When I went through a career change in 2019, the last thing on my mind was this award. I was embarking on something brand new. Something that could lead me where God intended me to be, where I might be able to do some good according to His plan. It’s a place where awards are just as difficult to win and they matter about as much. Unfortunately, I still care. I would still like some recognition because, well, don’t we all? Isn’t that part of fighting the flesh and overcoming sin? One of the basic three is the pride of life, is it not?
But I want to be like Ella Morrison, motivated to live well and please God, with or without the recognition of man.
I’m reminded of the song “Steal my Show” by Toby Mac, an artist who’s been performing in front of screaming, adoring fans for decades. Celebrity can and does go to a person’s head, and Toby Mac has written about it in a few of his songs. In this one, he’s singing to God when he says, “If you want to steal my show, I’ll sit back and watch you go. If you’ve got something to say, go on and take it away. Need you to steal my show. Can’t wait to watch you go… so take it away.”
Just like Ella Morrison, this is another example of the way I want to be. To quote the preacher from The Mermaids, The Ex, and USSS, “Is it more important to us to carry out the will of God the Father, or to be the best among our peers? What is your focus and what drives you? Is it recognition here on earth? Is it a prize that you’re striving to receive from man? Or is it that crown of life? Is it the hearing of the words well done, good and faithful servant as you stand before your Creator in the last day?”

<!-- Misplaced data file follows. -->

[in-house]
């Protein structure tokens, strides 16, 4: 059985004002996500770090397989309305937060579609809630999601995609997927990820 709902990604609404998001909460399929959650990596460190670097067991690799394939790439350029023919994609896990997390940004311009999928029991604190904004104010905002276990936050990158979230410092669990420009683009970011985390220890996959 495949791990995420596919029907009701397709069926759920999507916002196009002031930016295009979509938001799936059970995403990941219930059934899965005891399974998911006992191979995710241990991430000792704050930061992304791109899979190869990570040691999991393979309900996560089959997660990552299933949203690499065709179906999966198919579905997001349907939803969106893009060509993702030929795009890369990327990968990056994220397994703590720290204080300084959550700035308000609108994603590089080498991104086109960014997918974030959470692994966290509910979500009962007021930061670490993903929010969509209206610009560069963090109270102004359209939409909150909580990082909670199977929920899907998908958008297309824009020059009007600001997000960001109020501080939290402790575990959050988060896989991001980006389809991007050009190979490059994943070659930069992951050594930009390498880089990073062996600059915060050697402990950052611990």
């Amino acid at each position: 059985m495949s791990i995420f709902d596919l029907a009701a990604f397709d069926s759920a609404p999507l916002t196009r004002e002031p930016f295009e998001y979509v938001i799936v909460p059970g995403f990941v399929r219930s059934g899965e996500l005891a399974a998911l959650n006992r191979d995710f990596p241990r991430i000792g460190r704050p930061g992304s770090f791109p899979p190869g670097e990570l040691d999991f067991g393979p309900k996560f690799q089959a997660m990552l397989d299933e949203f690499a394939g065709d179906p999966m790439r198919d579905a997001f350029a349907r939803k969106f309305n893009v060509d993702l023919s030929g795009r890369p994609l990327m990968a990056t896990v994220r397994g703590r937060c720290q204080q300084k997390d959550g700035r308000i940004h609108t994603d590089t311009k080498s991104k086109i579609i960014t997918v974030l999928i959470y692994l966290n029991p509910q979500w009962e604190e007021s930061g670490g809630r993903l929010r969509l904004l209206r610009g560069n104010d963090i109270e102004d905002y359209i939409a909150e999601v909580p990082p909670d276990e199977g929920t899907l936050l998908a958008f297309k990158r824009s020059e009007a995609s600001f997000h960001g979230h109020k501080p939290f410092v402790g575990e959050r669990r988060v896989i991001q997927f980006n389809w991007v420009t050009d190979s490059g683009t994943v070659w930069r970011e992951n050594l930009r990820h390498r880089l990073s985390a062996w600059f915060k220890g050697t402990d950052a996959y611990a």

Oh, how that preacher was preaching to me! If I write an award-winning novel, the talent, the inspiration, the experience, the drive to complete it will have all come from Him, and all the glory is due Him. If I never write an award-winning novel, I want to keep working anyway, focusing on carrying out God’s will, just like the preacher said. Just like Ella. Just like Toby Mac. Just like characters who have yet to be created.
Steal my show, God. Make it all about you, because you’re the one who deserves all praise, all recognition, all glory. It’s all yours anyway.
The Mermaids, the Ex and USSS (Rachel Herod)
Braig Sanborn is the most loyal employee the United States Shipping Service has ever seen, which is why he agreed to transfer across the country with only a few weeks’ notice. Ella Morrison is so busy planning a friend’s wedding, she didn’t expect to fall for the carrier who delivers packages to her house. When they both find themselves in too deep, will they agree the relationship was doomed from the start?
Rachel Herod holds both a bachelor’s and master’s degree in education, which she put to good use for thirteen years as a public school teacher. When she isn’t writing, you can find her spending time with her husband, caring for their two kids and three cats, and volunteering as a crisis counselor for The Crisis Text Line.
You can connect with Rachel on her blog at http://daysixblog.blogspot.com
2/27/2023 09:16:51 am
Good words here from Rachel! Wishing her much success as she continues to write and give God the glory.